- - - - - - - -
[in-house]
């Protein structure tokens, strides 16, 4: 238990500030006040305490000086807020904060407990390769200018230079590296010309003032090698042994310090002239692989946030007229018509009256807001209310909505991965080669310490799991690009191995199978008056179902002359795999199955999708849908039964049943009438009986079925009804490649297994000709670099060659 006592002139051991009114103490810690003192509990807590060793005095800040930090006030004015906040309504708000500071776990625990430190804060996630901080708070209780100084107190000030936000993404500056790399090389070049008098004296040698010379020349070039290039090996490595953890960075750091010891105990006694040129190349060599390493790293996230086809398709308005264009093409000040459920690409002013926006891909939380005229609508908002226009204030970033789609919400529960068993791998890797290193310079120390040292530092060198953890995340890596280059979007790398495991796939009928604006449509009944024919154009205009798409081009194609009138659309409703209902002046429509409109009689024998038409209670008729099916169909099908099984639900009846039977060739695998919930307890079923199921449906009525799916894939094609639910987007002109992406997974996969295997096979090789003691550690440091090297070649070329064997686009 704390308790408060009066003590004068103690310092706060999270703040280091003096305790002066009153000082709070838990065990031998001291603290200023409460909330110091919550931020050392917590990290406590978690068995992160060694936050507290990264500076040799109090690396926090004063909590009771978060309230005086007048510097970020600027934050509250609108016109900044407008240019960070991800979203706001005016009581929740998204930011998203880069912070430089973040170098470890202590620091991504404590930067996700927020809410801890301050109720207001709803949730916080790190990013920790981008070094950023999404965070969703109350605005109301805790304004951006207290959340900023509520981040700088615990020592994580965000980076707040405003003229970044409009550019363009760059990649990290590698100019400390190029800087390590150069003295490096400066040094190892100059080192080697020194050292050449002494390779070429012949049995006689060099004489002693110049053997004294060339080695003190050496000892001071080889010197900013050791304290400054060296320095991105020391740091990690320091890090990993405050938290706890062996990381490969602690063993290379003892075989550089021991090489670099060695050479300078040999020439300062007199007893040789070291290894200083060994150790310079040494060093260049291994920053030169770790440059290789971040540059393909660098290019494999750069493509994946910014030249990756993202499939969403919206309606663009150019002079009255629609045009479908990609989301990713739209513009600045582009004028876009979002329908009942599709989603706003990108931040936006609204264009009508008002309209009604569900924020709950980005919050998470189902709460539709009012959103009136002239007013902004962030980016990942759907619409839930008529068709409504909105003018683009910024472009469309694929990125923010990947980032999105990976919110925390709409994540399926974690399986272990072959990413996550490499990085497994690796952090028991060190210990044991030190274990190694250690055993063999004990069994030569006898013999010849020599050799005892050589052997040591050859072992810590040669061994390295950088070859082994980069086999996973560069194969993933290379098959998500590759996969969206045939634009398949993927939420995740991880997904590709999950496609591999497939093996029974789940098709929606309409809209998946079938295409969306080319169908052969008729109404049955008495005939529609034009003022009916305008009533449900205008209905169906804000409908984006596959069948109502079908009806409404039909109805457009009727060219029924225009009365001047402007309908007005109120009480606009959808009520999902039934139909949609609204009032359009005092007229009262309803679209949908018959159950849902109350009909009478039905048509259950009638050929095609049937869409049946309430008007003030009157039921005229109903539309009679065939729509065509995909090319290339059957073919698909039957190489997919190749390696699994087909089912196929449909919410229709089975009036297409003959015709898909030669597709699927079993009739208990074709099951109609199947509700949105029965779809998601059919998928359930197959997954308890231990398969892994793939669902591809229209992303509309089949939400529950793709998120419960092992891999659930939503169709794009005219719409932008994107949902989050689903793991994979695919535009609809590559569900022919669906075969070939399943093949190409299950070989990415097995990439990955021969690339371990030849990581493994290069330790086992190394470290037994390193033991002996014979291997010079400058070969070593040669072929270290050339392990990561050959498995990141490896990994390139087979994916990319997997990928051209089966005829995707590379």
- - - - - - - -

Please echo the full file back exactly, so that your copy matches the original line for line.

[in-house]
């Protein structure tokens, strides 16, 4: 238990500030006040305490000086807020904060407990390769200018230079590296010309003032090698042994310090002239692989946030007229018509009256807001209310909505991965080669310490799991690009191995199978008056179902002359795999199955999708849908039964049943009438009986079925009804490649297994000709670099060659 006592002139051991009114103490810690003192509990807590060793005095800040930090006030004015906040309504708000500071776990625990430190804060996630901080708070209780100084107190000030936000993404500056790399090389070049008098004296040698010379020349070039290039090996490595953890960075750091010891105990006694040129190349060599390493790293996230086809398709308005264009093409000040459920690409002013926006891909939380005229609508908002226009204030970033789609919400529960068993791998890797290193310079120390040292530092060198953890995340890596280059979007790398495991796939009928604006449509009944024919154009205009798409081009194609009138659309409703209902002046429509409109009689024998038409209670008729099916169909099908099984639900009846039977060739695998919930307890079923199921449906009525799916894939094609639910987007002109992406997974996969295997096979090789003691550690440091090297070649070329064997686009 704390308790408060009066003590004068103690310092706060999270703040280091003096305790002066009153000082709070838990065990031998001291603290200023409460909330110091919550931020050392917590990290406590978690068995992160060694936050507290990264500076040799109090690396926090004063909590009771978060309230005086007048510097970020600027934050509250609108016109900044407008240019960070991800979203706001005016009581929740998204930011998203880069912070430089973040170098470890202590620091991504404590930067996700927020809410801890301050109720207001709803949730916080790190990013920790981008070094950023999404965070969703109350605005109301805790304004951006207290959340900023509520981040700088615990020592994580965000980076707040405003003229970044409009550019363009760059990649990290590698100019400390190029800087390590150069003295490096400066040094190892100059080192080697020194050292050449002494390779070429012949049995006689060099004489002693110049053997004294060339080695003190050496000892001071080889010197900013050791304290400054060296320095991105020391740091990690320091890090990993405050938290706890062996990381490969602690063993290379003892075989550089021991090489670099060695050479300078040999020439300062007199007893040789070291290894200083060994150790310079040494060093260049291994920053030169770790440059290789971040540059393909660098290019494999750069493509994946910014030249990756993202499939969403919206309606663009150019002079009255629609045009479908990609989301990713739209513009600045582009004028876009979002329908009942599709989603706003990108931040936006609204264009009508008002309209009604569900924020709950980005919050998470189902709460539709009012959103009136002239007013902004962030980016990942759907619409839930008529068709409504909105003018683009910024472009469309694929990125923010990947980032999105990976919110925390709409994540399926974690399986272990072959990413996550490499990085497994690796952090028991060190210990044991030190274990190694250690055993063999004990069994030569006898013999010849020599050799005892050589052997040591050859072992810590040669061994390295950088070859082994980069086999996973560069194969993933290379098959998500590759996969969206045939634009398949993927939420995740991880997904590709999950496609591999497939093996029974789940098709929606309409809209998946079938295409969306080319169908052969008729109404049955008495005939529609034009003022009916305008009533449900205008209905169906804000409908984006596959069948109502079908009806409404039909109805457009009727060219029924225009009365001047402007309908007005109120009480606009959808009520999902039934139909949609609204009032359009005092007229009262309803679209949908018959159950849902109350009909009478039905048509259950009638050929095609049937869409049946309430008007003030009157039921005229109903539309009679065939729509065509995909090319290339059957073919698909039957190489997919190749390696699994087909089912196929449909919410229709089975009036297409003959015709898909030669597709699927079993009739208990074709099951109609199947509700949105029965779809998601059919998928359930197959997954308890231990398969892994793939669902591809229209992303509309089949939400529950793709998120419960092992891999659930939503169709794009005219719409932008994107949902989050689903793991994979695919535009609809590559569900022919669906075969070939399943093949190409299950070989990415097995990439990955021969690339371990030849990581493994290069330790086992190394470290037994390193033991002996014979291997010079400058070969070593040669072929270290050339392990990561050959498995990141490896990994390139087979994916990319997997990928051209089966005829995707590379």